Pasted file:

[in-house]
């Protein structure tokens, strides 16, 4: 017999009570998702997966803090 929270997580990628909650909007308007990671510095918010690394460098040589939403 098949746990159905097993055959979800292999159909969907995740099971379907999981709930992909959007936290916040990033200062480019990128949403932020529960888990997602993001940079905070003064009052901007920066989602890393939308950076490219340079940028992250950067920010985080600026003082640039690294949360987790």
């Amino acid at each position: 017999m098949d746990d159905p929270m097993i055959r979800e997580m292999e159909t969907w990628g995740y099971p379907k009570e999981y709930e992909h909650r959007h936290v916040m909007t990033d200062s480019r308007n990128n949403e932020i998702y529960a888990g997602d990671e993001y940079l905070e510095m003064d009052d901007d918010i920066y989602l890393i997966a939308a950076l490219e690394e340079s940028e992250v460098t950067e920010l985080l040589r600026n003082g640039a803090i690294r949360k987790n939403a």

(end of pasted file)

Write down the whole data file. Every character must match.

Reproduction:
[in-house]
């Protein structure tokens, strides 16, 4: 017999009570998702997966803090 929270997580990628909650909007308007990671510095918010690394460098040589939403 098949746990159905097993055959979800292999159909969907995740099971379907999981709930992909959007936290916040990033200062480019990128949403932020529960888990997602993001940079905070003064009052901007920066989602890393939308950076490219340079940028992250950067920010985080600026003082640039690294949360987790």
């Amino acid at each position: 017999m098949d746990d159905p929270m097993i055959r979800e997580m292999e159909t969907w990628g995740y099971p379907k009570e999981y709930e992909h909650r959007h936290v916040m909007t990033d200062s480019r308007n990128n949403e932020i998702y529960a888990g997602d990671e993001y940079l905070e510095m003064d009052d901007d918010i920066y989602l890393i997966a939308a950076l490219e690394e340079s940028e992250v460098t950067e920010l985080l040589r600026n003082g640039a803090i690294r949360k987790n939403a």